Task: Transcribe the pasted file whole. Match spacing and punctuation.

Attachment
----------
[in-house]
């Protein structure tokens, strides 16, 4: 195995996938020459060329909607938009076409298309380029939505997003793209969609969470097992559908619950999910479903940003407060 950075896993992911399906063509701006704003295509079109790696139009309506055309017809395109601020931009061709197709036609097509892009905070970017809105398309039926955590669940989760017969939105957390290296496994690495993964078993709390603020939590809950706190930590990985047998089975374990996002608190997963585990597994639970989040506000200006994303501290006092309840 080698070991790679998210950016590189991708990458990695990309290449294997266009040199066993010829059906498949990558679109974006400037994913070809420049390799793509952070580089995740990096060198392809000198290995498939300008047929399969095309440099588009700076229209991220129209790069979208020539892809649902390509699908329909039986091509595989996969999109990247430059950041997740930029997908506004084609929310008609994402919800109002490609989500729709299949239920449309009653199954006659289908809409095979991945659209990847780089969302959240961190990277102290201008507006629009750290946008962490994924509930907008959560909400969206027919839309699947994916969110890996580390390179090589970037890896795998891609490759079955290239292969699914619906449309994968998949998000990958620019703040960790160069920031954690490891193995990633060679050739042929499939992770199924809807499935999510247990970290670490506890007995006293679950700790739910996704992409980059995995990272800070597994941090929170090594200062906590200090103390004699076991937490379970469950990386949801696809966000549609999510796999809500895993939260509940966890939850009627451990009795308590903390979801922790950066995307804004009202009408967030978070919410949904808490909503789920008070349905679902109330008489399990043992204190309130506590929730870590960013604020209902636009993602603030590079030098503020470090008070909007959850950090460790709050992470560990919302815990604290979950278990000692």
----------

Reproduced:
[in-house]
């Protein structure tokens, strides 16, 4: 195995996938020459060329909607938009076409298309380029939505997003793209969609969470097992559908619950999910479903940003407060 950075896993992911399906063509701006704003295509079109790696139009309506055309017809395109601020931009061709197709036609097509892009905070970017809105398309039926955590669940989760017969939105957390290296496994690495993964078993709390603020939590809950706190930590990985047998089975374990996002608190997963585990597994639970989040506000200006994303501290006092309840 080698070991790679998210950016590189991708990458990695990309290449294997266009040199066993010829059906498949990558679109974006400037994913070809420049390799793509952070580089995740990096060198392809000198290995498939300008047929399969095309440099588009700076229209991220129209790069979208020539892809649902390509699908329909039986091509595989996969999109990247430059950041997740930029997908506004084609929310008609994402919800109002490609989500729709299949239920449309009653199954006659289908809409095979991945659209990847780089969302959240961190990277102290201008507006629009750290946008962490994924509930907008959560909400969206027919839309699947994916969110890996580390390179090589970037890896795998891609490759079955290239292969699914619906449309994968998949998000990958620019703040960790160069920031954690490891193995990633060679050739042929499939992770199924809807499935999510247990970290670490506890007995006293679950700790739910996704992409980059995995990272800070597994941090929170090594200062906590200090103390004699076991937490379970469950990386949801696809966000549609999510796999809500895993939260509940966890939850009627451990009795308590903390979801922790950066995307804004009202009408967030978070919410949904808490909503789920008070349905679902109330008489399990043992204190309130506590929730870590960013604020209902636009993602603030590079030098503020470090008070909007959850950090460790709050992470560990919302815990604290979950278990000692």